Troye Sivan’s music video for “Lucky Strike” dropped yesterday. Not to pull hipster rank on this one, but I was stanning Troye Sivan in 2012, BEFORE his music career, and BEFORE his coming out video, when he was a wee YouTuber that I had a huge crush on (and still do). Look at how little he is here! It’s honestly embarrassing how much I fanboyed over him, and I can still quote that video word for word, but let’s not drive down that dark memory lane. The point is, what I’m about to say comes from someone who is really is a fan of Troyeboy. 

I don’t like this music video. The shots are filled with weird filters that are supposed to evoke some sort of feeling but are just really distracting. The zooms and cuts seem random and unplanned. And the metaphor of the heart beating and being squeezed by his crush is a little too on the nose and kind of disgusting. It’s like a film student’s avant-garde film that tries to seem like it’s making more of a statement than it actually is. Also, this is more of a matter of personal taste, but is the guy in the video really that hot? Like if you’re going to make a video about hitting on a guy at the beach, he should be way hotter. 

I went back and reviewed some of Troye’s other videos, and what seems to be missing is a certain star quality found in other videos. “Blue Neighbourhood" came out two and a half years ago and it is by far the best. The three videos that form the trilogy are beautifully crafted, presenting a consistent narrative arc with shots that skillfully convey the emotion of the scene. I’m invested in the characters, and I’m invested in the story. Also that sh-t slaps. 

In Troye’s 2016 videos, like “Youth”, this strong narrative character is replaced by a sense of randomness to the videos that we see repeated in “Lucky Strike”. The song is about enjoying youth, so it’s naturally set at a party, but the video doesn’t progress to anything. It just feels like much of the same over and over again. In later videos, like “Heaven”, a message is still apparent, but a distinct trend towards “artsy” shots prevails. The video for “Heaven” still has something to say, and it puts forth a consistent and coherent aesthetic that suits the tone of the song. In the most recent videos like “Bloom”, or “My My My”, the production seems to take over the video, and bizarre, distracting shots overshadow the meanings of the songs. The saving grace of “Bloom” is its unique fashion and make up choices, that visually engage the viewer. Troye werks in that video.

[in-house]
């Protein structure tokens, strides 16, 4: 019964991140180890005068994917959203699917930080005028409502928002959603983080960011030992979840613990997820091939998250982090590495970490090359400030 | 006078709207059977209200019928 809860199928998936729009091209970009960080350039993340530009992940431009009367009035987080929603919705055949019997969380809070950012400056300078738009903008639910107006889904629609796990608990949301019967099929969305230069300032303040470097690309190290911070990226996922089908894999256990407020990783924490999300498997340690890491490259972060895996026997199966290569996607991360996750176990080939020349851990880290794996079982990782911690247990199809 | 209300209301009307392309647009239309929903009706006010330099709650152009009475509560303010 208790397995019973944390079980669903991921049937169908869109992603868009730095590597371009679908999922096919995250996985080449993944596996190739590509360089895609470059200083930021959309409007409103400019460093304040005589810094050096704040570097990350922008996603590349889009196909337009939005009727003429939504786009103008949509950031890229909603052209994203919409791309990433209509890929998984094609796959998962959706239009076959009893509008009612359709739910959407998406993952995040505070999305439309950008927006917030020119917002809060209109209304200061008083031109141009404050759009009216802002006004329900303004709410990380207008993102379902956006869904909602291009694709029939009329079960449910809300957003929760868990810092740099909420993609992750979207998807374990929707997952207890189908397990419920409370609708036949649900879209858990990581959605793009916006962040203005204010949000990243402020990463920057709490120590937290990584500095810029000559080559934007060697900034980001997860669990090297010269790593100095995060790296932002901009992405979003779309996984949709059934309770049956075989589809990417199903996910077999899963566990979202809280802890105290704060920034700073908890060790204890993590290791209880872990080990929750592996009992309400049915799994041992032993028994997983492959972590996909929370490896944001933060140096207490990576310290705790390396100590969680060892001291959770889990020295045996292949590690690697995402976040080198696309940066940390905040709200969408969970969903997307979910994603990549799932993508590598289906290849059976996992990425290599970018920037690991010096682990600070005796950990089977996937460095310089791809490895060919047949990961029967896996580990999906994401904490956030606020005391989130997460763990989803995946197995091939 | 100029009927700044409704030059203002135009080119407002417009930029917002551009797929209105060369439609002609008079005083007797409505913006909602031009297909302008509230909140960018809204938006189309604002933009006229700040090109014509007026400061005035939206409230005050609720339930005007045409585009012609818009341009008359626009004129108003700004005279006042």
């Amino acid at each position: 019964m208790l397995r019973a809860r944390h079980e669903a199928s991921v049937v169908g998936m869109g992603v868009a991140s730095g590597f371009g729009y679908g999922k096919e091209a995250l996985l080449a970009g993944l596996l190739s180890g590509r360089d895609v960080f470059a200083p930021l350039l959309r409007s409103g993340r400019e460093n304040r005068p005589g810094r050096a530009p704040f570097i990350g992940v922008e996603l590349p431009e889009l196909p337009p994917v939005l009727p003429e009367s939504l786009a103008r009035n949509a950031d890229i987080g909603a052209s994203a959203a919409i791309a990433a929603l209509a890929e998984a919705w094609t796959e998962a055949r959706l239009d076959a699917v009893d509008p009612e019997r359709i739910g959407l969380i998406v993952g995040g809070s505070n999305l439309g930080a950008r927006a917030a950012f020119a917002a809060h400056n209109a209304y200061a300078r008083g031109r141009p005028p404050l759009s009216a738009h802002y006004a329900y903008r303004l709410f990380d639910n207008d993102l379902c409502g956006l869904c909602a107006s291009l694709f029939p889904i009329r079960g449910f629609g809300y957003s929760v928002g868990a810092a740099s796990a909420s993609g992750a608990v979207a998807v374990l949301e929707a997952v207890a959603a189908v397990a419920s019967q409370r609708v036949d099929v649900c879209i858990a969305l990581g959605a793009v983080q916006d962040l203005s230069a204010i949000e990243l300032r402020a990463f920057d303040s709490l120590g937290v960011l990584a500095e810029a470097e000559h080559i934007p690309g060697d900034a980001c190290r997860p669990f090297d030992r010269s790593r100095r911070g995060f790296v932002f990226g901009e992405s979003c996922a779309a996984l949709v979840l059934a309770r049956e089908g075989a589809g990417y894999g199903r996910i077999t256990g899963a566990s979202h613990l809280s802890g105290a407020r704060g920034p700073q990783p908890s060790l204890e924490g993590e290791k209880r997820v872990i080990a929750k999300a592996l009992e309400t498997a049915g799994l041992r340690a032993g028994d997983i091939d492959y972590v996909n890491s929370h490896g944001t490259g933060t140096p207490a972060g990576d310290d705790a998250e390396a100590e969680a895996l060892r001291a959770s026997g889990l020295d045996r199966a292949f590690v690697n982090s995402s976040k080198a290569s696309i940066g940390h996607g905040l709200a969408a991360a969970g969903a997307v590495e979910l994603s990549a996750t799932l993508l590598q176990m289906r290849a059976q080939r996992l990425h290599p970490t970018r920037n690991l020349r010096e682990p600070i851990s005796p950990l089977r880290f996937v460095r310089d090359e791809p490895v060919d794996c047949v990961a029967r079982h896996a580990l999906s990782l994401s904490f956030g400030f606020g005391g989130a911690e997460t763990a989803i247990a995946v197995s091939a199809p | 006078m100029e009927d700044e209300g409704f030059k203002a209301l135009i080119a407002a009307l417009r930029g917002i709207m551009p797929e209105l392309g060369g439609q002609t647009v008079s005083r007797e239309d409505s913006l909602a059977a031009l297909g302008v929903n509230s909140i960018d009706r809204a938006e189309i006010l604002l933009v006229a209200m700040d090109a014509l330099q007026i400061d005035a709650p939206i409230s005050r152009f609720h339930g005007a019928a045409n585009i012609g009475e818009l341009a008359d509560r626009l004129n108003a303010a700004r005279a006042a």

I don’t think all music videos need to have a very important message. But they should do something, whether compliment the song, tell a story, make a point, visually excite, or even just have a lot of fun. The closest we get to that is the collaboration with Ariana Grande on “Dance To This”, but she is the driving force in that video. In an era with videos like Beyonce’s “Apesh-t”, Ariana’s “thank u, next”, and Cardi B’s “Money”, Troye needs to raise the bar. After nearly seven years, I know he can do it. So, what are we waiting for? 

Attached - Troye at the Golden Globes on the weekend.